I smiled down at the laughing face. “What’s the matter now?” I asked.

“Said you were bald! And you’ve heaps of nice fair hair. Why—” she whirled about and brought up leaning against the table, frowning in pretended venom and yet smiling merrily at me. “I wish I was a few years older. I’d cut in between her and you—honestly! to pay her out for such lies. Wouldn’t she be furious!.... She’s brushing her teeth just now. What kind of breath do you like people to blow in your ear—violet, lavender? Shall I tell her to switch on any particular brand?”

“My dear child!” I ejaculated.

WITH a chuckle she pushed herself from the table and slid across the oak floor towards the stairway. “Look here!” I said; “be careful what you say to her, please. You’re mistaking me for someone else. I’m a complete stranger.”

“Complete?” A derisive glance came to me from the stairway.

“Well, almost.”

Whereupon my youthful friend, mounting one stair, vociferated upward with all her power: “HEM! HEM! HEM!”

“Don’t you think that’s rather an embarrassing method of announcing a visitor?” I asked.

As she swung round to me, her face alight with roguery, there was a gentle creak of the floor above us, and, low and possessed and clear, a voice sounded. “Christine, behave!”

“You’ve done it, my son,” I said.

Miss Christine approached me stealthily. “She daren’t say much in front of you. You might wonder if you’d get the same if you married her.”

“You utterly graceless—” I began; and then I stopped. And I forgot Christine.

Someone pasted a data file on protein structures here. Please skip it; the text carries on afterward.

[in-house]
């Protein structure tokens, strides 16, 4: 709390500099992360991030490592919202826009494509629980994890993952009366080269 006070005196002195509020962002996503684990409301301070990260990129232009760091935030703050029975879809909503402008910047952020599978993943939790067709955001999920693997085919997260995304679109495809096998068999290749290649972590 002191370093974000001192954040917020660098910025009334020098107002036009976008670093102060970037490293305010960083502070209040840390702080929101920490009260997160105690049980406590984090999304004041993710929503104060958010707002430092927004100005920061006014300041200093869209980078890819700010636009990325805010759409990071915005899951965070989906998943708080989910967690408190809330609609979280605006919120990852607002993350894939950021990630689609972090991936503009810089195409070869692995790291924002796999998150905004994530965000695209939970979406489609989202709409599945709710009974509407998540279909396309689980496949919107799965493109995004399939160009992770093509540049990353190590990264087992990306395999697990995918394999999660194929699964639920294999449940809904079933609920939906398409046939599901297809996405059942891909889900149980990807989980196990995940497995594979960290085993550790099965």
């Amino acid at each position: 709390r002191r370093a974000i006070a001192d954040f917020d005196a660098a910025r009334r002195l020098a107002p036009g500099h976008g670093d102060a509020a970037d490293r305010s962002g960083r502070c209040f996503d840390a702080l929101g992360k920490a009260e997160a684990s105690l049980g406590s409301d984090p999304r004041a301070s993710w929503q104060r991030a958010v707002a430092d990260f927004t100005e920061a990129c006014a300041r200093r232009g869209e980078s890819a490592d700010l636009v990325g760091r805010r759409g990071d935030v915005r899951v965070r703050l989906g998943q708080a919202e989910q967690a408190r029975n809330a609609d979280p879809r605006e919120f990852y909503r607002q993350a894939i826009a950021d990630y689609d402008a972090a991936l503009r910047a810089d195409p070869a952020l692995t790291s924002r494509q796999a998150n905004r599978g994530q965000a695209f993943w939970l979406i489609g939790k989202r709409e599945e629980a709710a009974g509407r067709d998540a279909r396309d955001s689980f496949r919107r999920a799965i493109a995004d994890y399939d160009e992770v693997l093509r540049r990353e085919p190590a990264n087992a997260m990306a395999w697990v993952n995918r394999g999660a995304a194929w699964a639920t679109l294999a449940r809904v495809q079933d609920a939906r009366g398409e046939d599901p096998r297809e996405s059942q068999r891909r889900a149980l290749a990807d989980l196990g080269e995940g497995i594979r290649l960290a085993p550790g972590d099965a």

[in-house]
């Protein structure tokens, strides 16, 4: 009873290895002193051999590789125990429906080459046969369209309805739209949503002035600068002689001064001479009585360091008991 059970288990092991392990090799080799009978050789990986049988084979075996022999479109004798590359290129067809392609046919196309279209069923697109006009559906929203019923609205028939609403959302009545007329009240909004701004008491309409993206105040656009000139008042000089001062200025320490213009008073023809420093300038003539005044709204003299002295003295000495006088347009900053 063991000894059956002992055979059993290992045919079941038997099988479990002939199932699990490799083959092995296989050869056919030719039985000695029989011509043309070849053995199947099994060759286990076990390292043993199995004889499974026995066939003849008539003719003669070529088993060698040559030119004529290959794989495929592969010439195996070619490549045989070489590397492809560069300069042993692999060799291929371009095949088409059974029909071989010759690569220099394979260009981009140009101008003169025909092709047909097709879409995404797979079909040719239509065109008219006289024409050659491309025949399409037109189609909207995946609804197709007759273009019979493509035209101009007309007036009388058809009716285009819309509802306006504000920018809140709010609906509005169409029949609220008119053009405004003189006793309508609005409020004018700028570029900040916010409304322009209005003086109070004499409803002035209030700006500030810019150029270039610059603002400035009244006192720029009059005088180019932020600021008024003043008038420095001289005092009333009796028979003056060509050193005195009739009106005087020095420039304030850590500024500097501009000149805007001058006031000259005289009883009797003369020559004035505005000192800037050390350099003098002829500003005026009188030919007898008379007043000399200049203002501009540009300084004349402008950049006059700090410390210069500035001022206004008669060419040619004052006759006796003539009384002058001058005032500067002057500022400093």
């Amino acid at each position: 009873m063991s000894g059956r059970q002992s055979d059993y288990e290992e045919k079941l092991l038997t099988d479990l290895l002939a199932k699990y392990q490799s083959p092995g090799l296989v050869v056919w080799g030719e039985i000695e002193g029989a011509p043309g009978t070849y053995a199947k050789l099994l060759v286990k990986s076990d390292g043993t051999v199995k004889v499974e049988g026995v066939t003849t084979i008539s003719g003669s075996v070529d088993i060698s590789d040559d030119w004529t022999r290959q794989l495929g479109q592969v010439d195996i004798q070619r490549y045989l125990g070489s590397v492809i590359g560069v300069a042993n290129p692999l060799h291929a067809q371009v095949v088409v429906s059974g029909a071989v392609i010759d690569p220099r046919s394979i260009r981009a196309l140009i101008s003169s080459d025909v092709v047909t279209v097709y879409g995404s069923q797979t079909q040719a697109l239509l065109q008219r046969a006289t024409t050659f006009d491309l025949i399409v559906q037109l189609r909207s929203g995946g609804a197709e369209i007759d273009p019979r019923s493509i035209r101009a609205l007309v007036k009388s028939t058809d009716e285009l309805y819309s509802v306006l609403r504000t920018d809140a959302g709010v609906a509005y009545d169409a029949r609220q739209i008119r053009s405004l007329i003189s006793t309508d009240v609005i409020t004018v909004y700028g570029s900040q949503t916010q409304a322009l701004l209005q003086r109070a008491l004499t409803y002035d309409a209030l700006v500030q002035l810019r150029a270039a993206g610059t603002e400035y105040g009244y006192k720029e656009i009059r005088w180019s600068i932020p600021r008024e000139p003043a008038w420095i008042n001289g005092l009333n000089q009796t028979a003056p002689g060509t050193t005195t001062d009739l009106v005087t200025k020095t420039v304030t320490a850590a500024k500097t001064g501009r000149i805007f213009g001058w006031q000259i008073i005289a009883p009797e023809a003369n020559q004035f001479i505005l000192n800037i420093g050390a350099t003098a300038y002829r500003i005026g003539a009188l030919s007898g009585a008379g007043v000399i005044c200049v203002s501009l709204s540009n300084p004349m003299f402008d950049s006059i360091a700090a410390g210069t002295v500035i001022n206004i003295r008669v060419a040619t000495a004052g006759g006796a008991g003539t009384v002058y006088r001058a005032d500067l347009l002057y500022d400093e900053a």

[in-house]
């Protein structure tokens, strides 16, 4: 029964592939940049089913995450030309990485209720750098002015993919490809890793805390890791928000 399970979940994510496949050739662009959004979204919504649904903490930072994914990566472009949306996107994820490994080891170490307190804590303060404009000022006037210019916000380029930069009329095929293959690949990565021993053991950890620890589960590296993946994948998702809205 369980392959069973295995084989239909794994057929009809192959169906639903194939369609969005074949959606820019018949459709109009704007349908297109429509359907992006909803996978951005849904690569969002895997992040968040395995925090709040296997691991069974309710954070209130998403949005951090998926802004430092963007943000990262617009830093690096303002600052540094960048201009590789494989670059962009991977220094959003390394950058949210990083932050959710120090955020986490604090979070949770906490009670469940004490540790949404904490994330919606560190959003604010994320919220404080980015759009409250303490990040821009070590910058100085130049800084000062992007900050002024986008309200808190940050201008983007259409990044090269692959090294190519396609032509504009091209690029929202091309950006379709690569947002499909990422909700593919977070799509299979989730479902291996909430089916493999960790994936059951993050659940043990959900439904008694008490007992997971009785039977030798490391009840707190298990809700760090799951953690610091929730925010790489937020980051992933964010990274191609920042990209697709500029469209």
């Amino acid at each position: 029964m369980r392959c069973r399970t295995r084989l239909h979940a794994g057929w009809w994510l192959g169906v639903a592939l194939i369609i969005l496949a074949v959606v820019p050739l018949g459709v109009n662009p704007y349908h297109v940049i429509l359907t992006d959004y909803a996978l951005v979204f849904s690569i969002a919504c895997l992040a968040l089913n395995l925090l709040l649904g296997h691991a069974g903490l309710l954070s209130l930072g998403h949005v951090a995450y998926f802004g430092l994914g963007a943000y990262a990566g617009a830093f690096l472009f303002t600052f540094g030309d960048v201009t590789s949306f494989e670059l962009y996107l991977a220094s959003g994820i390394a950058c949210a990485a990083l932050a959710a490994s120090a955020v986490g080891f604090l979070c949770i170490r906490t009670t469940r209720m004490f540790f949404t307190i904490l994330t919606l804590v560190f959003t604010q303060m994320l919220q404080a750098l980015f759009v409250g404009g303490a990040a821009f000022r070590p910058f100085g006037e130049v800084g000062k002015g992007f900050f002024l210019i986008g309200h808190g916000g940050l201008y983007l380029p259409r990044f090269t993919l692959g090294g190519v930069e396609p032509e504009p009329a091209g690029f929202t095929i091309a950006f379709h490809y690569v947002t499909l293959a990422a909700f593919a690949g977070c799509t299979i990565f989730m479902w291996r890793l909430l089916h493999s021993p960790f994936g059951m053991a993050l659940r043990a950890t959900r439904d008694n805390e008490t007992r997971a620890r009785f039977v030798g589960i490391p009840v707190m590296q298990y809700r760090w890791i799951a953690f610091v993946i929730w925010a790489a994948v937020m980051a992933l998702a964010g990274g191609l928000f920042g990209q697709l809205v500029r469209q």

My eyes had gone to the stairway; and—paused half way down it—I saw the child of the Song-Fo river, changed by the three years, and yet so little changed that for an instant I ceased to know that the three years had passed. The dark background of the stairway became to me the night jungle beyond the narrow Song-Fo, and it seemed that I was still asprawl against the hovel, winking the blood out of my eyes as I watched her.

She was, I began to note, taller now; and, though slim enough, broader of breast. The slender shape of the face—the poison-flower face, had not altered a shade, but the sweetness, without hardening, had strengthened into beauty. Her hair, though long now, was so loosely folded about her temples and ears that momentarily it had looked short hair. Most change was in her eyes. There was a mere hint of a shimmer caused, I believed, by her surprise at discovering a stranger to be the subject of Christine’s announcement —but the curious rapid shimmer and all suggestion of the old callous ignoring were gone. In fact her eyes, though puzzled, had that soft beam of greeting which her sister’s had given me. She was flushed, as at SeMera-Adon. Christine’s “HEM!’S” would account for this.

T SET my mouth suddenly and hard—because I felt A there was a chance that there and then I should laugh—laugh outright in my helpless astoundment. The thing was so overwhelmingly astonishing, so unbelievable—the reason, the true reason, why I had wanted to find her. ... Oh I knew it now—now that I saw her actually. I knew what undreamed-of thought had lain behind my anger as I brooded over her mirage face in the Tongking mountains. . . . And I knew that my spirits were leaping to such a height of happiness as, in all my life, I had never experienced.

I set my mouth also because / had the whip hand of this girl who embodied my happiness, and, if necessary, I would use that whip hand with more pitilessness than had been hers, until I gained her.

She came down the stairway and paused again.

glancing with a smile at her sister. “May I not know your friend?’’ she asked.

I looked at Christine, in unkind triumph. Christine’s jaw dropped. In consternation she surveyed me.

“Please, I'm most awfully sorry! Aren’t you really Major Minier?”

My spirits, my thoughts of the whip hand, and my capacity for mismanagement, combined somehow to send me on a most stupid and brutal tack.

“No, my dear,” I said; "I'm Major ‘Sprinter’—when the battle’s going the wrong way. Unfortunately I didn’t get a chance to sprint last time out.”